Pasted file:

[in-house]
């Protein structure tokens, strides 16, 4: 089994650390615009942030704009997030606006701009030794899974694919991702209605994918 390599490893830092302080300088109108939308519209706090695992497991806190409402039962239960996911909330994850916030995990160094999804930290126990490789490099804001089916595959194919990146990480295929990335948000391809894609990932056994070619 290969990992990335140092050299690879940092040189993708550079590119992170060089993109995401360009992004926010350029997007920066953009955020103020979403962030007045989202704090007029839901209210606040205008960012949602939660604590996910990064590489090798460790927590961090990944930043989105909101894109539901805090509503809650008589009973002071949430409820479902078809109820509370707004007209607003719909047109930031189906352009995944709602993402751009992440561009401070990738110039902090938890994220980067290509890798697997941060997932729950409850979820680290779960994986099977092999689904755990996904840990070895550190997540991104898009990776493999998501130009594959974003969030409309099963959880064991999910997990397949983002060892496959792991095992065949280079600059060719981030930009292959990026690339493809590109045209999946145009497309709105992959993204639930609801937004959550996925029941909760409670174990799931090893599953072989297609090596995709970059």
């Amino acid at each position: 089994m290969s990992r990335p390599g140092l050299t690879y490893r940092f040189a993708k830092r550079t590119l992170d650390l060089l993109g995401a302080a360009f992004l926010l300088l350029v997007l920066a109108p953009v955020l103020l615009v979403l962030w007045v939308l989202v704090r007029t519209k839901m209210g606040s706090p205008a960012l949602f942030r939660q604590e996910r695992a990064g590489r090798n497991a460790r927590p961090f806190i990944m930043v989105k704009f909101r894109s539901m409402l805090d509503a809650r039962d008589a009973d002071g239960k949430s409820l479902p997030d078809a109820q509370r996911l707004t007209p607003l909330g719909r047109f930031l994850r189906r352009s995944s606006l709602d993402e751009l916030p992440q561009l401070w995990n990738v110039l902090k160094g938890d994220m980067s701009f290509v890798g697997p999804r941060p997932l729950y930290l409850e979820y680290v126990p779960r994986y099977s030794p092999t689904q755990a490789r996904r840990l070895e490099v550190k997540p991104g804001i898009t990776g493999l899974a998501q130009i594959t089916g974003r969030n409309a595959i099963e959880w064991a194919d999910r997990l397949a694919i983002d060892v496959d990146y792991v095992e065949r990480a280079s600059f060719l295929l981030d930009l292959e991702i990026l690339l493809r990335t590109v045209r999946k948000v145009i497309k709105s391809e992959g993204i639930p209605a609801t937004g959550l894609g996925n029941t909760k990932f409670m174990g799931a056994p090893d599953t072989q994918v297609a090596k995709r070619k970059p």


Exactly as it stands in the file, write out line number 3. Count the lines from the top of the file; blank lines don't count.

């Amino acid at each position: 089994m290969s990992r990335p390599g140092l050299t690879y490893r940092f040189a993708k830092r550079t590119l992170d650390l060089l993109g995401a302080a360009f992004l926010l300088l350029v997007l920066a109108p953009v955020l103020l615009v979403l962030w007045v939308l989202v704090r007029t519209k839901m209210g606040s706090p205008a960012l949602f942030r939660q604590e996910r695992a990064g590489r090798n497991a460790r927590p961090f806190i990944m930043v989105k704009f909101r894109s539901m409402l805090d509503a809650r039962d008589a009973d002071g239960k949430s409820l479902p997030d078809a109820q509370r996911l707004t007209p607003l909330g719909r047109f930031l994850r189906r352009s995944s606006l709602d993402e751009l916030p992440q561009l401070w995990n990738v110039l902090k160094g938890d994220m980067s701009f290509v890798g697997p999804r941060p997932l729950y930290l409850e979820y680290v126990p779960r994986y099977s030794p092999t689904q755990a490789r996904r840990l070895e490099v550190k997540p991104g804001i898009t990776g493999l899974a998501q130009i594959t089916g974003r969030n409309a595959i099963e959880w064991a194919d999910r997990l397949a694919i983002d060892v496959d990146y792991v095992e065949r990480a280079s600059f060719l295929l981030d930009l292959e991702i990026l690339l493809r990335t590109v045209r999946k948000v145009i497309k709105s391809e992959g993204i639930p209605a609801t937004g959550l894609g996925n029941t909760k990932f409670m174990g799931a056994p090893d599953t072989q994918v297609a090596k995709r070619k970059p």